As artists, and ceramists in particular, to imagine a person modeling a figure in clay, almost 30,000 years ago, enables us to feel kin to the artistic urges of the Prehistoric people. To fire clay and make it more permanent, is the way of ceramists. Our art is a part of Human development, a part so powerful it has been preserved through time for us to view and touch. 

We know a great deal about the prehistoric culture through information that is generally accepted and compiled by leading scholars throughout the world. One treatise in particular for the United Nations Educational,Scientific, and Cultural Organization (UNESCO), provided the foundation for such a compilation of information on prehistoric cultures, derived from archaeological excavations. In this text, archaeologist Jacquetta Hawkes, presented one of the first reviews on prehistory, which then became the basis for much of the discourse on prehistoric cultures.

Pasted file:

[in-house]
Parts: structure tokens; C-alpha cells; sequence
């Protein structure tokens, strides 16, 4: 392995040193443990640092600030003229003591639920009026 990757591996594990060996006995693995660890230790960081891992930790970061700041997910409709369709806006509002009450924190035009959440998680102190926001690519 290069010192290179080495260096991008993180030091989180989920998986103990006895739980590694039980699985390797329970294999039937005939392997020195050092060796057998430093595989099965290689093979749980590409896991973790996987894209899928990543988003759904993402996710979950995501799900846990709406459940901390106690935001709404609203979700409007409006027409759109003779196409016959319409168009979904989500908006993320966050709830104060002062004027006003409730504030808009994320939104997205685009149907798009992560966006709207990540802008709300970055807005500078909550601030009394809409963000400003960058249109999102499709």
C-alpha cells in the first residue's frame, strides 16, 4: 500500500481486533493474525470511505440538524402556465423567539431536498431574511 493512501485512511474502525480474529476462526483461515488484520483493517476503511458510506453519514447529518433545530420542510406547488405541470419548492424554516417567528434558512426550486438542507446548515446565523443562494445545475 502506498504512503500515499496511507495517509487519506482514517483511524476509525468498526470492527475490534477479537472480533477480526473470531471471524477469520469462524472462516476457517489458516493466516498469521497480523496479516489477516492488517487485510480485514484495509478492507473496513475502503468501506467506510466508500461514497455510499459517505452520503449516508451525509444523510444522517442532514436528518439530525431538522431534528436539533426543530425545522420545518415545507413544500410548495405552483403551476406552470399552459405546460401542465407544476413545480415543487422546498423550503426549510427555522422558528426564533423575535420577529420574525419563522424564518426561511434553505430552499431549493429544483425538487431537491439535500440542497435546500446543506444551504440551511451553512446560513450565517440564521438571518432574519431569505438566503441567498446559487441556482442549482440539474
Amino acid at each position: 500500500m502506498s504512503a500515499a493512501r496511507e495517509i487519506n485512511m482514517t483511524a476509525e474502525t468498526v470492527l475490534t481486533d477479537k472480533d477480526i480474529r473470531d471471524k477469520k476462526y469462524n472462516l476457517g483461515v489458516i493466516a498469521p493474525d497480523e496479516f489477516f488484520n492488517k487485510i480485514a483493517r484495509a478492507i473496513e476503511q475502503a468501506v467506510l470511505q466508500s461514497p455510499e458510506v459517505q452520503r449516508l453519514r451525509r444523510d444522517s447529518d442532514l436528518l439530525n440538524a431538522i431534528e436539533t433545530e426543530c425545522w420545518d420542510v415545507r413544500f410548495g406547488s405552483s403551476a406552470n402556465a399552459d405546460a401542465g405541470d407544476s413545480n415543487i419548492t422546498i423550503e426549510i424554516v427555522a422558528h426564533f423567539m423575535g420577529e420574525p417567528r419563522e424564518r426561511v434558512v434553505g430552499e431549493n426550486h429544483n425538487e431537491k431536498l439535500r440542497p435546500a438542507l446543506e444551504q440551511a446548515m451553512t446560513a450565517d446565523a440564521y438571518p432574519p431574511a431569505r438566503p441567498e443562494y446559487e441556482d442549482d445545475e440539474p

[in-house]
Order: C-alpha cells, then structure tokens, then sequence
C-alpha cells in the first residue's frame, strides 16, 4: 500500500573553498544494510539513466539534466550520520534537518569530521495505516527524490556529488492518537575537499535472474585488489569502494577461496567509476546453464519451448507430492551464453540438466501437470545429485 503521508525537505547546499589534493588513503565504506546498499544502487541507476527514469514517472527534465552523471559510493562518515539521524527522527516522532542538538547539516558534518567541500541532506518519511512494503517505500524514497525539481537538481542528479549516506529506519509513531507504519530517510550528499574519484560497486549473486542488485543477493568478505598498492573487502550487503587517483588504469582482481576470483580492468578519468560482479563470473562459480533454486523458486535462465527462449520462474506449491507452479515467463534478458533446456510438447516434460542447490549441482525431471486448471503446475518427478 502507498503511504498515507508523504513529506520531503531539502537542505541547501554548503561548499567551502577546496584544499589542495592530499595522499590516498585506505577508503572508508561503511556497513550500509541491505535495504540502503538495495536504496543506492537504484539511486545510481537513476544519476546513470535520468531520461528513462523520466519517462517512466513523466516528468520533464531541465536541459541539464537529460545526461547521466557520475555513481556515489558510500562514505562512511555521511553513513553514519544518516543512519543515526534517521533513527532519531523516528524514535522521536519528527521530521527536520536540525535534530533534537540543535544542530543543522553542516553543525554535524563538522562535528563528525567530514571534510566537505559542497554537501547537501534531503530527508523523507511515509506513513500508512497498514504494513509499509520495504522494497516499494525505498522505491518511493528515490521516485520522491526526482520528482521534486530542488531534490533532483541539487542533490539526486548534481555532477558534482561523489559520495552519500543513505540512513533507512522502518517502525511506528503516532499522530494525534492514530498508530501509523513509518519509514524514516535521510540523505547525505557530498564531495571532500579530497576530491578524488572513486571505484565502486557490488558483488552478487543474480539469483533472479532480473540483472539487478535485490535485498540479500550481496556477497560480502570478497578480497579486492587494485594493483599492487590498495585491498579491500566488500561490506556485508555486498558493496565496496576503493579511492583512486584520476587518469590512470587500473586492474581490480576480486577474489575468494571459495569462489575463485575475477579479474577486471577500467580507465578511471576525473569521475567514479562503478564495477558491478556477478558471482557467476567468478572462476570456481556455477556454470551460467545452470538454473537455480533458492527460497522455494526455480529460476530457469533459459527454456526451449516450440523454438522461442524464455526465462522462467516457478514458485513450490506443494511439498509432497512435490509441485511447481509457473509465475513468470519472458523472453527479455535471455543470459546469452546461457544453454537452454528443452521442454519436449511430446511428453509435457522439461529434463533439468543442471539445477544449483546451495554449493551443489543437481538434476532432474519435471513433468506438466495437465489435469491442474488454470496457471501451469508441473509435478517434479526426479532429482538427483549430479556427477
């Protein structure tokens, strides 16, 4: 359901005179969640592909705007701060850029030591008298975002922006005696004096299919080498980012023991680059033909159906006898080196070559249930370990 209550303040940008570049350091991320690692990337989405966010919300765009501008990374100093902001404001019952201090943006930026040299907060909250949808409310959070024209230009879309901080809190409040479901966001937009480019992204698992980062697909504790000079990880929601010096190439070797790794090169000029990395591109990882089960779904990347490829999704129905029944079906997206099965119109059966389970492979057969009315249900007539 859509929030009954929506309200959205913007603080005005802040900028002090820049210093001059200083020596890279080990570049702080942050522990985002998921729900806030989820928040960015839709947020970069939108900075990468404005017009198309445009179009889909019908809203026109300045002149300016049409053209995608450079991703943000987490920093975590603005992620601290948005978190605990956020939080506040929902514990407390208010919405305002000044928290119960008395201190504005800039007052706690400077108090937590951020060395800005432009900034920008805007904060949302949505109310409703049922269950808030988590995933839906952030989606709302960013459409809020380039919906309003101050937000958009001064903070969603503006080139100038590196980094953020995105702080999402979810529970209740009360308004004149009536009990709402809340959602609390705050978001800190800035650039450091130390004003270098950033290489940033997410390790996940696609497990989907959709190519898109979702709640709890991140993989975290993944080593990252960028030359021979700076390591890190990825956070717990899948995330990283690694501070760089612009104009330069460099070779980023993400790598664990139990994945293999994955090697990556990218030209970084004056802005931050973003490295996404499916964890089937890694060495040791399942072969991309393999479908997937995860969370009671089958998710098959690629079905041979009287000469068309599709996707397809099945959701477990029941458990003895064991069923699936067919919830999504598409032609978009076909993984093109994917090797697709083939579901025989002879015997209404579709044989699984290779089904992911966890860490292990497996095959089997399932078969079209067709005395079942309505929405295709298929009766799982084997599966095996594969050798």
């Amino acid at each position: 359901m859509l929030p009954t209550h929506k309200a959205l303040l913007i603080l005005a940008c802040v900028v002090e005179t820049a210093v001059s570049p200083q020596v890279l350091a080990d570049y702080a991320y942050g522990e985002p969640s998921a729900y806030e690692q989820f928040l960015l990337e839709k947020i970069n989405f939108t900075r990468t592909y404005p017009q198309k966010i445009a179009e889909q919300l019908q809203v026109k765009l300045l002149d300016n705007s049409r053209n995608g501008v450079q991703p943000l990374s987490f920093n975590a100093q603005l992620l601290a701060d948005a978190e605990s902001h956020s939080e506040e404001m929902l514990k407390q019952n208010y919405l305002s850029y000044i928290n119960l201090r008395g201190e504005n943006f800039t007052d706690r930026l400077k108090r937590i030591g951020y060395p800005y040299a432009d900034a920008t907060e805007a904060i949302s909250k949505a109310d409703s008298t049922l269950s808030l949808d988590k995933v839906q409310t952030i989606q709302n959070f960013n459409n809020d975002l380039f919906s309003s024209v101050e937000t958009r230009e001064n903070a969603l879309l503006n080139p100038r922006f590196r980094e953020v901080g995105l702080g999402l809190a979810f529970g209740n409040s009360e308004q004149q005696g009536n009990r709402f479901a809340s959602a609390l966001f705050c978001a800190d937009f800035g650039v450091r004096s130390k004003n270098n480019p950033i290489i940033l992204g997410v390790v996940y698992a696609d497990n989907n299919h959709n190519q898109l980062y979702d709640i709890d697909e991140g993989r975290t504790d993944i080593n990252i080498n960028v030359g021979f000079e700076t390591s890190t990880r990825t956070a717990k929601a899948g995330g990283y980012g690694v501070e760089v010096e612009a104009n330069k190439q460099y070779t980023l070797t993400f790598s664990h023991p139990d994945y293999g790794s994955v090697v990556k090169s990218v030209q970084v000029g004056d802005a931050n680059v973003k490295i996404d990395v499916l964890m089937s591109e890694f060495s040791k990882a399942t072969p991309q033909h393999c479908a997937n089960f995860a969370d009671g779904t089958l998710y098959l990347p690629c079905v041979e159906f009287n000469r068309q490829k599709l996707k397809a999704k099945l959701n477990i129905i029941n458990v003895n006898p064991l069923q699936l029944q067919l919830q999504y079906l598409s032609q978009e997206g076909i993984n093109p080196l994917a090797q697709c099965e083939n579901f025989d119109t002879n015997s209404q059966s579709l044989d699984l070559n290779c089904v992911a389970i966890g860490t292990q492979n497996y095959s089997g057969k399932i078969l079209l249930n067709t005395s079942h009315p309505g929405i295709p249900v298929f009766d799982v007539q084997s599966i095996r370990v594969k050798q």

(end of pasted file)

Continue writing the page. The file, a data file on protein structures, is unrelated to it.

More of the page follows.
The world's first art movement occurred during the Upper Paleolithic period of the Great Stone Age Toolmakers around 30,000 years ago. This movement flourished during the last Ice Age until the glaciers finally melted away by 11,000 BC. The climate was harsh by our standards, with temperatures ranging from -10 degrees Fahrenheit in the winter to 55 degrees in the summer months. The ice lay a mile and a half thick in some places with snow and ice accumulating into mountainous ocean peaks, creating low sea levels and large land masses.

15,000  BPE CAVE ART